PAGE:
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Sunday, March 27, 2005


Sorry, more sports talk.**

I've been reading a little about major league baseball's steroid policy. SABR's Business of Baseball committee has a number of documents related to the March 17 congressional hearing, including a letter from Representatives Tom Davis and Henry Waxman to Commissioner Bud Selig (pdf version). In that letter (html version), the members of Congress take baseball to task for a number of loopholes in the steroid policy. They discuss substances that aren't banned, weaknesses in the testing regimen, etc. Many in Congress want baseball to take this as seriously as the Olympics do.

In terms of my professional interests, one major loophole is lack of transparency in the testing and penalty processes:
In public statements, Major League Baseball representatives have emphasized that players who violate the new policy will be publicly identified and suspended from baseball for ten days. In fact, the details of the new policy reveal that the penalty for a first offense can be either a suspension or a fine of $10,000 or less; that there is no public identification of players who are fined instead of suspended; and that even if players are suspended, the public disclosure is limited to the fact of their suspension with no official confirmation that the player tested positive for steroids. In contrast, the Olympic policy calls for a two-year suspension for a first offense....

In addition, contrary to public statements by Major League Baseball, the policy does not require public disclosure of positive steroid tests. In fact, the policy appears to prohibit such disclosure. The policy states that “the results of any Prohibited Substance testing … shall remain strictly confidential.”[11] In the case of a fine, the policy also states that “any disciplinary fines imposed upon the Player by the Commissioner shall remain strictly confidential.”[12] Under the policy, there appears to be public disclosure only in the case of a suspension, and even then the disclosure appears to be limited. The policy states that “the only public comment from the Club or the Office of the Commissioner shall be that the Player was suspended for a specified number of days for a violation of this Program.”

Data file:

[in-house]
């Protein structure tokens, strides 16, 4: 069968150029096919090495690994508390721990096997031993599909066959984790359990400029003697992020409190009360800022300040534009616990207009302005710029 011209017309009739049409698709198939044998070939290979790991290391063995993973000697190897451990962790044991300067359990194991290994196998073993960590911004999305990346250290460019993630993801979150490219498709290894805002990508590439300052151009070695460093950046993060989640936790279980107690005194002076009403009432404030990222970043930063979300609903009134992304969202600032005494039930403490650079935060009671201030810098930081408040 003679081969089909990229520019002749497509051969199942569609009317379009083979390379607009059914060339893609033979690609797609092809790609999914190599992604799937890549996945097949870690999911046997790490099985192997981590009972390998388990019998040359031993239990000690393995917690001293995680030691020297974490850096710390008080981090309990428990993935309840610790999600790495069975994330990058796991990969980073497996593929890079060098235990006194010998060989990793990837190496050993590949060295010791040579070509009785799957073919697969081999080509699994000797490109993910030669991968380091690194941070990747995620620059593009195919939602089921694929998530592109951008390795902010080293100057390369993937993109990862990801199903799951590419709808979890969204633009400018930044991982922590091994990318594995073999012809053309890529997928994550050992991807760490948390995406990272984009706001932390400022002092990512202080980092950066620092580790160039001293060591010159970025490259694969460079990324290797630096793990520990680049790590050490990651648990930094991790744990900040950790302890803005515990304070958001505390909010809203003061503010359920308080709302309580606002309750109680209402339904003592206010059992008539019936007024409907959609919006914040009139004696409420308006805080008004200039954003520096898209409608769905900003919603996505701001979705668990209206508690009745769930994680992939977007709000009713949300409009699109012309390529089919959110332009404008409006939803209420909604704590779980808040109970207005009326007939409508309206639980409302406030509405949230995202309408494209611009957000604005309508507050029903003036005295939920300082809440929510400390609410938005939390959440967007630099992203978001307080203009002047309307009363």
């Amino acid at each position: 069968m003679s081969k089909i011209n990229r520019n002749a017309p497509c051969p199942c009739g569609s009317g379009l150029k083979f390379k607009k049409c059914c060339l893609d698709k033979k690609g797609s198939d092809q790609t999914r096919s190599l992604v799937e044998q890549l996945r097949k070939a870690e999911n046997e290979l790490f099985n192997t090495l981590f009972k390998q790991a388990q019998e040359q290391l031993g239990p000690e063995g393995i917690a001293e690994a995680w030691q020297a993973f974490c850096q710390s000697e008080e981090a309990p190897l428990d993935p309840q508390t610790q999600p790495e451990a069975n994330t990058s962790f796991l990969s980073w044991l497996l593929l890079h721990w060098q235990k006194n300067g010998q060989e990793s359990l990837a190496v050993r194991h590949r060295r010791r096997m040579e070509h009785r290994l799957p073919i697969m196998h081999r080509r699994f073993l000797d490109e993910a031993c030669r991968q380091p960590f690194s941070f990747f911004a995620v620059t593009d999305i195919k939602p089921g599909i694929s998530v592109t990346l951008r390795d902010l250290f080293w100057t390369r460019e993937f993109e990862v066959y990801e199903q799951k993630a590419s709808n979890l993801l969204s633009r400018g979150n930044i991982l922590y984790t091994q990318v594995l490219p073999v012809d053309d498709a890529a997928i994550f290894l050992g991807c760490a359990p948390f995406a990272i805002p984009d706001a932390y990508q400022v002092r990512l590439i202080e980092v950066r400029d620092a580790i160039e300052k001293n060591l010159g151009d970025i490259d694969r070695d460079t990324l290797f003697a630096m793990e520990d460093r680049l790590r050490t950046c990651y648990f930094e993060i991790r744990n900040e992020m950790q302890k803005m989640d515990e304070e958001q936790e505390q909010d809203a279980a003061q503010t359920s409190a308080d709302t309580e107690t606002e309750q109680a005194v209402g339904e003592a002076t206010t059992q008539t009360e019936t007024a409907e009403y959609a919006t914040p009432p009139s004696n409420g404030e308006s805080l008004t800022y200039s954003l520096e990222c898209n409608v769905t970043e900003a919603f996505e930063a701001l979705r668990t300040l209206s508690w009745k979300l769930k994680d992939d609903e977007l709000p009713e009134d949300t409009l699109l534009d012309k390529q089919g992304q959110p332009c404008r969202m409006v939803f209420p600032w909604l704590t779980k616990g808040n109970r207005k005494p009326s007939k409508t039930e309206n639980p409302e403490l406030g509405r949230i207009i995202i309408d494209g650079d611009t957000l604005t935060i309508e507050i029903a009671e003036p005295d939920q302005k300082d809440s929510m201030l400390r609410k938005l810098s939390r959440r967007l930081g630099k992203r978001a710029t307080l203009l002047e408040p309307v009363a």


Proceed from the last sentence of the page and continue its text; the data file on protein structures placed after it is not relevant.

I'm a fan of public accountability, and people in baseball apparently agree that this could me a mechanism for cleaning up the game.

Commissioner Bud Selig
says that the potential for negative publicity will assure that the steroid policy works:
Major League Baseball officials have also indicated that the names of players who test positive for steroids will be disclosed to the public. Commissioner Selig has stated, “The fact that it is announced and everybody in America will know who it is, that’s a huge deterrent … No player wants that.”
Selig's arch-enemy Donald Fehr, head of the Player's Association, agrees. This was in the Boston Globe this week:
"The biggest deterrent is exposure. Once that happens, that costs all kinds of things in the job," Fehr said after meeting with Baltimore Orioles players Tuesday. "There's the reputation issue, there's the question everybody's going to look as to whether or not any statistics that individual put up are legitimate or not -- and that can affect future contract negotiations."
Stars and non-stars appear to agree too. I've seen a lot of quotes from players in the media; allow me to pick just a couple for illustration purposes.

Oakland A's journeyman outfielder Bobby Kielty:
"Right now, the strictest penalty is probably having the names publicized.''
Curt Schilling, star pitcher of the Boston Red Sox.
He said he had no problem with naming names of players who test positive, adding, "No player that isn't cheating has a problem with that. It's very clear now that if someone is a positive, they're done. They might still be able to play after a suspension, but they're forever labeled as a cheater."
The consensus is quite interesting, eh?

Anonymous steroid testing in 2003 yielded 5-7% positive results. Apparently, that's around 90 players. In 2004, only 12 players tested positive.

Baseball responded to the congressional criticism by renegotiating the penalties for positive tests:
Players and owners tentatively agreed Sunday to close at least that loophole and require the suspension of any player who tests positive for steroids or other performance-enhancing drugs....Rob Manfred, baseball's executive vice president for labor relations, said Sunday he expects the policy to be changed to "just the straight suspension." Players still need to approve the deal, but Manfred said, "We do have an agreement with (union head Donald Fehr)."
I have not yet learned if the names will be publicized under the new deal.

**Note: I have three of he final four teams in my NCAA tourney bracket.
How'd you do?

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